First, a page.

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Date: March 5, 2019

Francis Bacon Lecture - Animal Minds and Animal Ethics

Do at least some animals have minds comparable to those of humans?

This question has exercised philosophy and science since their inception. It is also prominent in the wider public sphere, on account of its moral, legal, and political implications. The connection between the question of animal minds and ethics is two-fold.

Animal Morals: do animals have moral beliefs, attitudes, sentiments or practices?
Animal Ethics: How should we treat animals? What are our obligations towards them?
Professor Glock’s lecture shall explore both. Against current fashion, Glock maintains that the scope for animal morals is severely limited but that – contra contractualism – animals needn’t possess any morality in order for us to have duties towards them. Glock resists the tendency among some activists and philosophers to base claims about the nature and scope of animal minds on preconceived ethical views. This is to put the cart before horse: our moral obligations towards animals depend on their mental capacities. The lecture shall thus explore whether at least some animals possess mental capacities (e.g. ones relating to sensation, belief, intention, and reasoning) connected to various kinds of moral status.

Hans-Johann Glock is Professor of Philosophy and Head of Department at the University of Zurich (Switzerland), as well as Visiting Professor at the University of Reading (UK). He is the author of A Wittgenstein Dictionary (Blackwell 1996), Quine and Davidson (CUP 2003), La mente de los animals (KRK 2009) and What is Analytic Philosophy? (CUP 2008), as well as editing and co-editing numerous other publications. He has published numerous articles in leading international journals on Wittgenstein, the history of analytic philosophy, meta-philosophy, the philosophy of language, the philosophy of mind and the philosophy of animal minds. He has been a Visiting Professor at Queen’s University, Canada, a Hugh-Le May Fellow at Rhodes University, South-Africa, a fellow of the Hanse Wissenschaftskolleg, Germany and a recipient of a Humboldt Research Prize. He is currently working on a book about animal minds.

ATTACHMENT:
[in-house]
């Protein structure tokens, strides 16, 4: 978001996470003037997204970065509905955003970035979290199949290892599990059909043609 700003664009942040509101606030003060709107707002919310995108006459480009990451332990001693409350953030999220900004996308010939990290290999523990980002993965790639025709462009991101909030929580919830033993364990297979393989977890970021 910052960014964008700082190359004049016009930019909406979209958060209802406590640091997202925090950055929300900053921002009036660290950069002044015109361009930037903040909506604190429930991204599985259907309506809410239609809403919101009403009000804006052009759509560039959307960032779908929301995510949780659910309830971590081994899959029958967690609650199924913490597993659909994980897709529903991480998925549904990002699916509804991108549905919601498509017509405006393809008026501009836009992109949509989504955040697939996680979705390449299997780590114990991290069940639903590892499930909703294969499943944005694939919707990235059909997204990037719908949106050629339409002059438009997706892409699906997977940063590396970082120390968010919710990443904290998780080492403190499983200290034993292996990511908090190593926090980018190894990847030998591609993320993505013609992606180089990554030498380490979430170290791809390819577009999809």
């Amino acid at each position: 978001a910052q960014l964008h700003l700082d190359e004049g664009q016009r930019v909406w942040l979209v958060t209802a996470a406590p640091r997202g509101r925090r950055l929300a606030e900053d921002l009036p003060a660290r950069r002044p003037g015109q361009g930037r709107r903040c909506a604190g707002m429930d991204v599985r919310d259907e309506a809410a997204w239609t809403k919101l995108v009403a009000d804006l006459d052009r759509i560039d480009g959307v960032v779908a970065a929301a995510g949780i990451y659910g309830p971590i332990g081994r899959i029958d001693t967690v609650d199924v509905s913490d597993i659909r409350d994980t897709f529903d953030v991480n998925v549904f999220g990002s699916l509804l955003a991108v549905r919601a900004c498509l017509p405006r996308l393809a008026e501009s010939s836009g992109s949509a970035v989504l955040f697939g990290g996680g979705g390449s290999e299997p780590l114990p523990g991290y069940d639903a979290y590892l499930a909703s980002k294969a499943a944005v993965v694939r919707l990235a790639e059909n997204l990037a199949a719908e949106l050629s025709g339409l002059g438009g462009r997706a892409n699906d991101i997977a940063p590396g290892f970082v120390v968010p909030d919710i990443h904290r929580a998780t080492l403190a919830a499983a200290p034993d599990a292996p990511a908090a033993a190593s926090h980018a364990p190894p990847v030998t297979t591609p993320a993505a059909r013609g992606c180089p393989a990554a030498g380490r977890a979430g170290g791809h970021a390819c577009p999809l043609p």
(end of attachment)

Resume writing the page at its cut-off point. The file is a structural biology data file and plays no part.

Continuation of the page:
Refreshments will be available from 18:30 and the lecture will start at 19:00.

Further information on the Francis Bacon Lecture Series

The lecture will be preceded by a workshop at 13:00 in room W042 (Law Court Building), on animal minds and morals with talks by Maria Balaska, Mikel Burley, Luke Cash, Niklas Forsberg, and Sasha Lawson-Frost. Places at the workshop are free but limited so please register by email.

CFP: Wittgenstein and Aesthetics – A Special Issue of Estetika: The Central European Journal of Aesthetics

Estetika: The Central European Journal of Aesthetics ( invites submissions for a special issue on the topic of Wittgenstein and Aesthetics. The submissions should not exceed 9000 words and must be written in English and prepared for blind peer review (see the journal’s website for more specific guidelines).

Confirmed contributors to the special issue are Severin Schroeder (University of Reading) and Joachim Schulte (University of Zürich).

Aesthetics and the arts figure prominently in Ludwig Wittgenstein’s work. We find remarks on these themes in the Tractatus Logico-Philosophicus and the Philosophical Investigations as well as in those manuscripts, lectures, and personal notebooks that have been edited and published posthumously. Most recently, the publication of Wittgenstein: Lectures, Cambridge 1930–1933: From the Notes of G. E. Moore in 2016 (CUP) made previously inaccessible notes on Wittgenstein’s lectures on aesthetics available to scholars, disclosing features of his thought on aesthetics not discernible elsewhere in his published work. Typically, Wittgenstein’s remarks on aesthetics and the arts appear in his writing intermittently and in close connection to other themes that occupy his thought, such as language, mathematics, and the nature of philosophy. Hence, the questions whether Wittgenstein had an account of aesthetics and what the philosophical relevance of his remarks on aesthetics is remain subject to debate.

Estetika welcomes submissions on all aspects of Wittgenstein’s treatment of aesthetics and the arts, but discussions (both scholarly and more systematic in orientation) on the general philosophical import of his thought on aesthetics are especially encouraged.

Submissions should be sent by the 15th of September at the latest to

The planned publication schedule is as follows:
‒ Submission deadline: 15th of September 2019
‒ Decision and comments sent out: 31st of October 2019
‒ Final drafts due on: 15th of December 2019
‒ Publication date: end of March 2020

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